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The iPhone killer is… O2

Me on Techradar:

We’re told that it costs between four and eight times more money to get a new customer than to retain an existing one, and that the way to make big piles of cash in the long term is to keep your customers sweet.

So why is O2 waving its corporate arse at its iPhone customers?

12 replies on “The iPhone killer is… O2”

They’re angry that despite paying top whack for unlimited internet access, O2 wants an extra £14.68 (for 3GB) or £29.36 (10GB) per month if they want to use their iPhone as a modem.

Same as every other O2 customer: using the phone as a modem is a breach of their terms and conditions. They told me that this would apply to having my N810 use the phone’s connection, so I left.

On the face of it, they’re a bunch of whingers who seem unable to understand the concept of an 18-month contract. But there’s more to it than that.

Sorry, but no, there really isn’t.

Every single reason you give for why O2 should treat Iphone owners as all special and shiny also applies to all their other customers. We saw this crap when the Iphone was first launched. People bought it; the price went down later; people cried, claiming they’d been conned in some way and that Apple owed them money. What the fuck? Can I try that one with my TV? Or my house?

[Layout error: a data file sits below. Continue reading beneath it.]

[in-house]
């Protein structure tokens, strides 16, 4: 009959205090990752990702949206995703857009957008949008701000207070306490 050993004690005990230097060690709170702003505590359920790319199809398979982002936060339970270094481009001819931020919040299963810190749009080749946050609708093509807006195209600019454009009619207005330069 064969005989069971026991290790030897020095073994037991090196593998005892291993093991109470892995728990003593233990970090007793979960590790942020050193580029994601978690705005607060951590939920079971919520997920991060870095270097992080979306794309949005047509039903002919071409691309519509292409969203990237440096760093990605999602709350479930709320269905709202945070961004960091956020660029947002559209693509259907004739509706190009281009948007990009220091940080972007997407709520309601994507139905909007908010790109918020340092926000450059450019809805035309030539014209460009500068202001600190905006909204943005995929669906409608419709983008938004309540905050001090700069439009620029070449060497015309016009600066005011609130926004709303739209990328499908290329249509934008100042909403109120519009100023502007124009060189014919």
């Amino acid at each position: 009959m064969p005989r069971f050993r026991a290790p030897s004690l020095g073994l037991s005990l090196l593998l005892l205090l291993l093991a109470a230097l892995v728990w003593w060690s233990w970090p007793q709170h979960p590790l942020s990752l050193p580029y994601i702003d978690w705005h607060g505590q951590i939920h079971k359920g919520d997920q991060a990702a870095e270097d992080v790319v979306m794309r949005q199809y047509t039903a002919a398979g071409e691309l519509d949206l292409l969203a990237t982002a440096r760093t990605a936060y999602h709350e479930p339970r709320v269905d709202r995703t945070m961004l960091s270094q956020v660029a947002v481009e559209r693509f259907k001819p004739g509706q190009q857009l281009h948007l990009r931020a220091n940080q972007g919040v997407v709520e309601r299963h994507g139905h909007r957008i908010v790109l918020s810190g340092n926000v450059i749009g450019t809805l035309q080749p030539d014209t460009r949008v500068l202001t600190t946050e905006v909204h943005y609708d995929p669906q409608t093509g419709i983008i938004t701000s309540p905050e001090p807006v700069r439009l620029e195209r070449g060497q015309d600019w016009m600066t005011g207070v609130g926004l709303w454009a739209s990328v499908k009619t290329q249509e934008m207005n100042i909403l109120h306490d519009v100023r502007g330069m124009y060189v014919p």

The first is that O2 set a precedent with the iPhone 3G, enabling first-generation owners to upgrade for a reasonable price.

But they haven’t only done that with Iphone customers. O2 occasionally, at their discretion, let people upgrade early. They’ve done it for me and for Vic before. And then sometimes they don’t. Obviously, it’s at their discretion. As you say, that’s kind-of what an 18-month contract is.

And it’s not a precedent. This used to really piss me off when I worked in customer service. You do a customer a favour. Do they thank you? Do they fuck. They start complaining every time you don’t do them a favour, as if it’s a right or something. It isn’t; it’s a favour. O2 were really, really nice to Iphone customers for no apparent reason (earning themselves a lot of resentment amongst their other customers, I might add), and not only are Iphone owners not grateful, they’re bitter about it. So, from a business point of view, what have O2 gained? They’ve pissed off loads of their customers who don’t understand why they should be treated as second-class just because they don’t own kit made by The Blessed Apple, and earned precisely zero thanks and loyalty from the Iphone owners in return. Why on Earth would they do it again?

Had O2 told everyone to bugger off and wait for their contracts to expire last time, we very much doubt there’d be the anger we’re seeing in forums and on Twitter.

Precisely. Apple owners are angry that O2 have done them a huge favour, and would be less angry if O2 had done them zero favours. That’s a clear incentive to O2 to stop doing them favours.